**stephen p. king** (*stephenk1@home.com*)

*Wed, 08 Sep 1999 13:01:29 -0400*

**Messages sorted by:**[ date ] [ thread ] [ subject ] [ author ]**Next message:**stephen p. king: "[time 713] Re: [time 707] Symmetry => Dynamics"**Previous message:**stephen p. king: "[time 711] Re: [time 708] Time operator => Ensembles of clocks?"**In reply to:**Matti Pitkanen: "[time 701] Re: [time 699] Re: [time 698] Re: [time 696] Re: [time 695] Re: [time 691] ... Re: [time 686] Time operator?"**Next in thread:**Hitoshi Kitada: "[time 716] Re: [time 711] Re: [time 708] Time operator => Ensembles of clocks?"

Dear Hitoshi et al,

Hitoshi Kitada wrote:

*>
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*> Dear Stephen,
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*>
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*> Stephen P. King <stephenk1@home.com> wrote:
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*>
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*> Subject: [time 706] Re: [time 702] Time operator?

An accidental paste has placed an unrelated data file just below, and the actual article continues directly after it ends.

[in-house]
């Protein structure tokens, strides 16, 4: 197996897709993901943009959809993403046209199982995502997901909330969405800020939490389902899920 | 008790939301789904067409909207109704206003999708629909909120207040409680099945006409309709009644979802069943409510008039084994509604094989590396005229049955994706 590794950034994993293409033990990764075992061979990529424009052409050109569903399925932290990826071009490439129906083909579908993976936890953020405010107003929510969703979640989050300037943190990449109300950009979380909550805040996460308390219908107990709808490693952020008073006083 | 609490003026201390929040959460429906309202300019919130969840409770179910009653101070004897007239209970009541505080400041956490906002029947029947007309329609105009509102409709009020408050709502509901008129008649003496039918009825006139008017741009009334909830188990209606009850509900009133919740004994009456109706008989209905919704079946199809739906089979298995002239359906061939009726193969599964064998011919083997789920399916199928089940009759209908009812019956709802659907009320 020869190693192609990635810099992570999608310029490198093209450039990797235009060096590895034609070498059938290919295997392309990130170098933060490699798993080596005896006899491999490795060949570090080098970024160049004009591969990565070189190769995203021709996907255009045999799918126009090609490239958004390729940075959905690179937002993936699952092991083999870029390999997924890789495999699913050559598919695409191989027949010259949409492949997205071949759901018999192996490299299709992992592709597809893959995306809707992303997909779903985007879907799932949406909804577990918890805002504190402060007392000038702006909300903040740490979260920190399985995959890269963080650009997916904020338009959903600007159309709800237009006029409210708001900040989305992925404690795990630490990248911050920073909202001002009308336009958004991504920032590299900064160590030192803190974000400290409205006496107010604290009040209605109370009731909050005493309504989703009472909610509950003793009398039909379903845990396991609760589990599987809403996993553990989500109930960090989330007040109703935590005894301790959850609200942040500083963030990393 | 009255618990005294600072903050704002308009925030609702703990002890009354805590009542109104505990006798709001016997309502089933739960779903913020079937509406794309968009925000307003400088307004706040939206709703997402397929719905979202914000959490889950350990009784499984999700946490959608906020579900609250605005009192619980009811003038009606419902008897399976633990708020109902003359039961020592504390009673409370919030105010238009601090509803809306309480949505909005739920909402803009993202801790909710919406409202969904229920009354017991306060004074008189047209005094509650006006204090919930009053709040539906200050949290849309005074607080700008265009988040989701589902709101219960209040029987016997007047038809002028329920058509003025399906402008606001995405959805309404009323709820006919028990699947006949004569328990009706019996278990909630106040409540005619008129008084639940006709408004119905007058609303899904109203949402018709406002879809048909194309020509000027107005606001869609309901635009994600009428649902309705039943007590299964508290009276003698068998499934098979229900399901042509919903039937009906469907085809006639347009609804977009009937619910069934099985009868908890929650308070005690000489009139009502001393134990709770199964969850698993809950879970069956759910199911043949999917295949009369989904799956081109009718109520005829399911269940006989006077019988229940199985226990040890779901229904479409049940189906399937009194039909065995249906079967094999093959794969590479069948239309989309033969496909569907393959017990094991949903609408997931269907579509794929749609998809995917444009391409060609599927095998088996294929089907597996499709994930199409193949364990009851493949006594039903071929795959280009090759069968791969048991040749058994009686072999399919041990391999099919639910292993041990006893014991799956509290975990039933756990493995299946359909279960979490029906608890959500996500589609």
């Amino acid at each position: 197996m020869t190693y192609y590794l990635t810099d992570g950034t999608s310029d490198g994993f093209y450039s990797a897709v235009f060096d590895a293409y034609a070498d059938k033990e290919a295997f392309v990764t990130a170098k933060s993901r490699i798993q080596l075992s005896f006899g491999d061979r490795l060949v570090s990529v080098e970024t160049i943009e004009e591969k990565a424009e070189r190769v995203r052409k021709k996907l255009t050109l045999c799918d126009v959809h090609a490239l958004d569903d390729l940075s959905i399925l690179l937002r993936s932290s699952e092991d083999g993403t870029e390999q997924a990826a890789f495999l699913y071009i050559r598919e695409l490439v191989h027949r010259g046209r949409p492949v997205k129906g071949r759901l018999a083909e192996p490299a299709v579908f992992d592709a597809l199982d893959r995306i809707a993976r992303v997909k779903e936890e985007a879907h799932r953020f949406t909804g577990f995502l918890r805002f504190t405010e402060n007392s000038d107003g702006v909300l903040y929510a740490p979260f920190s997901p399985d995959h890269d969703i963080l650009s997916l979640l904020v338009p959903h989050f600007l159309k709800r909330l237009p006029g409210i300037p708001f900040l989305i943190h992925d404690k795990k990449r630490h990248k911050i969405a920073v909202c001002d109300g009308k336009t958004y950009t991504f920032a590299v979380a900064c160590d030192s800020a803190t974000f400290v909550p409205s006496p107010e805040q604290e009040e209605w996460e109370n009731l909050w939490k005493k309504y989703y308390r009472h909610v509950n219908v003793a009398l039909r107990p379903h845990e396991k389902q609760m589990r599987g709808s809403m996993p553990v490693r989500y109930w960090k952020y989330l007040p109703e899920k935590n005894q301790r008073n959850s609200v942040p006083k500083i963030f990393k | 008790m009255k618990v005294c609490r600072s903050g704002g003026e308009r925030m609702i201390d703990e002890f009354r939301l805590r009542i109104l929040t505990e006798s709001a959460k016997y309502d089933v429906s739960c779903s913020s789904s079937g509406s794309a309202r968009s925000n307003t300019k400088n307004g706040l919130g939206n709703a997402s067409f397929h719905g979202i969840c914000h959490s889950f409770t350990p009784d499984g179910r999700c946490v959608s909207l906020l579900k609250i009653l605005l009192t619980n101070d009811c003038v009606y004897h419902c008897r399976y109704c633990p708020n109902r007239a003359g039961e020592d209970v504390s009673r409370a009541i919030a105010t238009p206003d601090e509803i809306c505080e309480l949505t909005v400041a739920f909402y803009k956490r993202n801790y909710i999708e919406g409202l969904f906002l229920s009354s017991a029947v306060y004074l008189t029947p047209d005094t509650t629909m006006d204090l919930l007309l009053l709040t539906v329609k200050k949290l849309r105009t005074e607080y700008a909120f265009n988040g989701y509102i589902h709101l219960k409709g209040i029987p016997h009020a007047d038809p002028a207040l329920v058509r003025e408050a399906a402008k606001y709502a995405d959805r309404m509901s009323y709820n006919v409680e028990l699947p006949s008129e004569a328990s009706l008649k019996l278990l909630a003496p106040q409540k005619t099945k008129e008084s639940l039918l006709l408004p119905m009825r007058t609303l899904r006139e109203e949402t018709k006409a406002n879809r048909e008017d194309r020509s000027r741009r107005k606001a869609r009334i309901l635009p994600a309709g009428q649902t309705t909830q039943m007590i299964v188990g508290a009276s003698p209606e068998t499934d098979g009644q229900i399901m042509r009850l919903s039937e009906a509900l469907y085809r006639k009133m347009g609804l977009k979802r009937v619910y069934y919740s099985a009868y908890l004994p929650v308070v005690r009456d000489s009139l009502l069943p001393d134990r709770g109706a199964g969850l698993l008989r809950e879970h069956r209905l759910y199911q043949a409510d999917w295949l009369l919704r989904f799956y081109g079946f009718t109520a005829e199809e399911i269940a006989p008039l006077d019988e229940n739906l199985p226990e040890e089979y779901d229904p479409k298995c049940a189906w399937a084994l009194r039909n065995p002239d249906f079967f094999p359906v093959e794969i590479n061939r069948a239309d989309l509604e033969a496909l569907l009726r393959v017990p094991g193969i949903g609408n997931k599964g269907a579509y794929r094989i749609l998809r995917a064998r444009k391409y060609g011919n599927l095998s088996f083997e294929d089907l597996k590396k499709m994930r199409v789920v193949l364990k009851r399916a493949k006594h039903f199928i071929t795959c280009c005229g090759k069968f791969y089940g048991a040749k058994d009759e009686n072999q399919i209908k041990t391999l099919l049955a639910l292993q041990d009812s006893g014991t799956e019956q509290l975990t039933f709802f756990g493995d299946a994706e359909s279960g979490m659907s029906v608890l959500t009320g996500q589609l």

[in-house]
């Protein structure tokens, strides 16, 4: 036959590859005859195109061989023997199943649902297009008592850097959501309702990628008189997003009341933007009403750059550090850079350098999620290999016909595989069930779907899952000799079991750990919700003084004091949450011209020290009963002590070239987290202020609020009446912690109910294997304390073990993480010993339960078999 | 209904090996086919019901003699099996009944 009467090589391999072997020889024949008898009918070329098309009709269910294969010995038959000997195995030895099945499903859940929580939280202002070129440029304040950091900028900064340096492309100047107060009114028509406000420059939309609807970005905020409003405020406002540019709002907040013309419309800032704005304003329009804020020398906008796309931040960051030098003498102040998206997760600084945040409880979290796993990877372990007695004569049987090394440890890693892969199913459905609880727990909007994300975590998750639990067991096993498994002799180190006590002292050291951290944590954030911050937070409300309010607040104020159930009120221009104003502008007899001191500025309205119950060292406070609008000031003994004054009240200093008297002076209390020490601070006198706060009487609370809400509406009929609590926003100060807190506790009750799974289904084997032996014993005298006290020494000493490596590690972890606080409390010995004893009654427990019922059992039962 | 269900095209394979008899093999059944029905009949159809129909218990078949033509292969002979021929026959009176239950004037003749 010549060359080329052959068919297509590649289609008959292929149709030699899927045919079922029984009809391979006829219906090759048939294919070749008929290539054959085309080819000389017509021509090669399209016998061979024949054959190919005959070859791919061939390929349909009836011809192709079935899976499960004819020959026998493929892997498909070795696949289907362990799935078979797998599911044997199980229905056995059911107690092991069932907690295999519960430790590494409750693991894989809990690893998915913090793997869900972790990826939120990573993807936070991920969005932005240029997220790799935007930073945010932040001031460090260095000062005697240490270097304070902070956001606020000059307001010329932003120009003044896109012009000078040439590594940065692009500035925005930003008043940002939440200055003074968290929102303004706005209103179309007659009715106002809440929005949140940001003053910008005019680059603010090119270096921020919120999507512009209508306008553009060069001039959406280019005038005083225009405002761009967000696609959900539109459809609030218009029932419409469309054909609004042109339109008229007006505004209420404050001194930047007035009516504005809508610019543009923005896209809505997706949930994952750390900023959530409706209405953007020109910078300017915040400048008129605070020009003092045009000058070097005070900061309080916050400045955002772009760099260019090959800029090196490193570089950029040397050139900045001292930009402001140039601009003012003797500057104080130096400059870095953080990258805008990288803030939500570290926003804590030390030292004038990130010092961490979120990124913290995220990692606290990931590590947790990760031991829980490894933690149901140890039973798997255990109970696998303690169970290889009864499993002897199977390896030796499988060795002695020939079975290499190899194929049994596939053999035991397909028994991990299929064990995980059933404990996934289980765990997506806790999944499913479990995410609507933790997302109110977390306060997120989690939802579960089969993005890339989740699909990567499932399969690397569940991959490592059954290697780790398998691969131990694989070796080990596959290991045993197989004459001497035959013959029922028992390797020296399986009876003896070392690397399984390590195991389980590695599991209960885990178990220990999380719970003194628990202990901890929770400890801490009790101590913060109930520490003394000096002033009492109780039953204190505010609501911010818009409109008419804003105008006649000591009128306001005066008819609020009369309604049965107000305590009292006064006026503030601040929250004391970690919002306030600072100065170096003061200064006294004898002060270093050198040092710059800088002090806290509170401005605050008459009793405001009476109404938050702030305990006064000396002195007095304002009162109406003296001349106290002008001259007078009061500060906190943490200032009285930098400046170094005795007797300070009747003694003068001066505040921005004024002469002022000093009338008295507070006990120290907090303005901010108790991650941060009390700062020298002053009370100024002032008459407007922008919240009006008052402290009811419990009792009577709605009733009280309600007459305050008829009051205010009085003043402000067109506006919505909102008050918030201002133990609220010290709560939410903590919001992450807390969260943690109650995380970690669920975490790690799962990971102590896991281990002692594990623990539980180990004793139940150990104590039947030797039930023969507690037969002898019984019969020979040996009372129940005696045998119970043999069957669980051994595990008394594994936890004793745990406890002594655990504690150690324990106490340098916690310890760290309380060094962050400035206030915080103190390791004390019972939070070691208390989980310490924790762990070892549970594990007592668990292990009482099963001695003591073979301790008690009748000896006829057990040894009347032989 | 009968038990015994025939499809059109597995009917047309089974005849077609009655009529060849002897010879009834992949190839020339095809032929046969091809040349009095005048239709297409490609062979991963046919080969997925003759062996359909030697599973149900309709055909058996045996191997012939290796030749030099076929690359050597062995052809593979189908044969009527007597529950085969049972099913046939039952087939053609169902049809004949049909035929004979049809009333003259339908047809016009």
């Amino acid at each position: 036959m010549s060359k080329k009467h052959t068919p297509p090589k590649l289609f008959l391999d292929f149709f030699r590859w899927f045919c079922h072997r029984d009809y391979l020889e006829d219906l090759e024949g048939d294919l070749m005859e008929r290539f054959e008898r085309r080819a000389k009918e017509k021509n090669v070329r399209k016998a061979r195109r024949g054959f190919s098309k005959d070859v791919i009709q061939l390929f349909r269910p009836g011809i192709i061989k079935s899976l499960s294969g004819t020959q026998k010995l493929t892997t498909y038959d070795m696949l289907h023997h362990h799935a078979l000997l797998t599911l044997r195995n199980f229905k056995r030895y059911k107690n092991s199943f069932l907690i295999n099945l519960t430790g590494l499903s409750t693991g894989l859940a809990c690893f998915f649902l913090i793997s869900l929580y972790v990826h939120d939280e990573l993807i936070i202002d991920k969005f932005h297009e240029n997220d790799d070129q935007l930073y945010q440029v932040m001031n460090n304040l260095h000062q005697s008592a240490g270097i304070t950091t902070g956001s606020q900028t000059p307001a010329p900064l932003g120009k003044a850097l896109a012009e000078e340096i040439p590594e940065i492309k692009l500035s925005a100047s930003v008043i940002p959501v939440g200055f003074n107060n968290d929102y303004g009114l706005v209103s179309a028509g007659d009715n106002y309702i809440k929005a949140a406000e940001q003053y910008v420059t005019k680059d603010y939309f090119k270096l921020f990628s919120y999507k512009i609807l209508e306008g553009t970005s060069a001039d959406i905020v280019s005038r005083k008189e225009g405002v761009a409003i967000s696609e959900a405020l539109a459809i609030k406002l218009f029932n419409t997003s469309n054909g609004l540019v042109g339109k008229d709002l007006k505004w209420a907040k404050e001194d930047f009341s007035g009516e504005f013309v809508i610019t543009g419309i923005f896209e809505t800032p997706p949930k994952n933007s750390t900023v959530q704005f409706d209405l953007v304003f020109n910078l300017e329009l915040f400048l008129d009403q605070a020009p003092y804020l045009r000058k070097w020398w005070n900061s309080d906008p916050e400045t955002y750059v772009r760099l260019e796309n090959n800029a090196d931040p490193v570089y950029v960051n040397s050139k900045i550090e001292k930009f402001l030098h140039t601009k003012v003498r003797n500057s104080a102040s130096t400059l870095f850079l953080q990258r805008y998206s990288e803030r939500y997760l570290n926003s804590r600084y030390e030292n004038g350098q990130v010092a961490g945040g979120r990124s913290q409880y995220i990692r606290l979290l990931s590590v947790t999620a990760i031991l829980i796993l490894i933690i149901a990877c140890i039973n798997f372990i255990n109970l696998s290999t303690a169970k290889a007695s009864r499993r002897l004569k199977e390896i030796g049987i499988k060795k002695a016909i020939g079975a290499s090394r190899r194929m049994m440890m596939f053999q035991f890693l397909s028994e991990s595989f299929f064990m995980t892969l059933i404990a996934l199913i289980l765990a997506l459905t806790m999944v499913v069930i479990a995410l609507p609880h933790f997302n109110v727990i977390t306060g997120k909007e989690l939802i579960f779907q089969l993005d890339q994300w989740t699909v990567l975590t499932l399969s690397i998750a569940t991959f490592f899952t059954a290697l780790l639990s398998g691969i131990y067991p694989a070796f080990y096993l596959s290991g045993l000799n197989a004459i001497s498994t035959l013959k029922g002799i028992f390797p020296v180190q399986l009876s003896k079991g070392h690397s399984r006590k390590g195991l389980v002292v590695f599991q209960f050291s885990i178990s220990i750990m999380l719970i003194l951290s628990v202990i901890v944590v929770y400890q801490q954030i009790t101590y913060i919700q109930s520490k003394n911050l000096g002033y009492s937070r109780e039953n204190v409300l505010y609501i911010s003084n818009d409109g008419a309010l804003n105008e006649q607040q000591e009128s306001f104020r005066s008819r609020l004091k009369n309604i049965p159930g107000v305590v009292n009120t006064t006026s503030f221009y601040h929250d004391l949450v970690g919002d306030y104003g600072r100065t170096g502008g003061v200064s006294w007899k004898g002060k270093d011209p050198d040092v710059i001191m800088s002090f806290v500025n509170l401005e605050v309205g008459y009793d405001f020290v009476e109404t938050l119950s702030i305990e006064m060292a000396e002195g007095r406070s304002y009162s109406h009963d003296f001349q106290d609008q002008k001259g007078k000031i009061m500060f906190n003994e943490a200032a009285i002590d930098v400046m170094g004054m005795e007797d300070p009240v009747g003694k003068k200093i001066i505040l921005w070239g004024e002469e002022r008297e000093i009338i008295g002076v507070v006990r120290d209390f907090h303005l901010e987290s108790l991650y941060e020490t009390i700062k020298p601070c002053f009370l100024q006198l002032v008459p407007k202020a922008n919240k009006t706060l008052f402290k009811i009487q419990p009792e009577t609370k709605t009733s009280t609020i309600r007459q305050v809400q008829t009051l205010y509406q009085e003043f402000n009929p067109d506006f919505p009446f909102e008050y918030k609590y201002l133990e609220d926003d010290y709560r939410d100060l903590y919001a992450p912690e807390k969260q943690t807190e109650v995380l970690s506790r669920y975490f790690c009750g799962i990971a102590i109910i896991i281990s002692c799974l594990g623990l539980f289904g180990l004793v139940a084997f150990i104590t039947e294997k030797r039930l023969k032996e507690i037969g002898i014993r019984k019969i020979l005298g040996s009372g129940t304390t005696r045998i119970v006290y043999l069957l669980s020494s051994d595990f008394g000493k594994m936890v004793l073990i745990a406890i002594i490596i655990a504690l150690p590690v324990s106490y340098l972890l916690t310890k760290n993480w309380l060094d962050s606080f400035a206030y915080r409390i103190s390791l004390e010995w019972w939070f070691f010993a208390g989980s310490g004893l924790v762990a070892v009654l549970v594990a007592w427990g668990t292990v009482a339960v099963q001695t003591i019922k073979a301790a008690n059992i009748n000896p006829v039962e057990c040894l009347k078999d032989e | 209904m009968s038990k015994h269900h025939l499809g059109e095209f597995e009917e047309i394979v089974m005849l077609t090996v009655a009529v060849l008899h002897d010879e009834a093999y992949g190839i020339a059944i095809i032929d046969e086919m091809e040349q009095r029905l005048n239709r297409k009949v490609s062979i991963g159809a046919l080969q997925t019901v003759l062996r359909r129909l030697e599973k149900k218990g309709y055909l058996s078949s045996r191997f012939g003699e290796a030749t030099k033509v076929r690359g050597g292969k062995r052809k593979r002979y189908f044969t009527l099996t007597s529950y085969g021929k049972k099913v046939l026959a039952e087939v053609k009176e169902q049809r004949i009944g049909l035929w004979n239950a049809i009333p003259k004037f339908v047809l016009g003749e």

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*> > [HK]
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*> > > You are right again. I completely agree. This is the same problem if it is
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*> > > possible to construct a four dimensional version of the Hilbert space.
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*> > > What I
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*> > > proposed is that if the space of states could be thought as the totality
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*> > > of
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*> > > the QM orbits exp(-itH/h)Psi(x,t), then the conjugateness of t to H is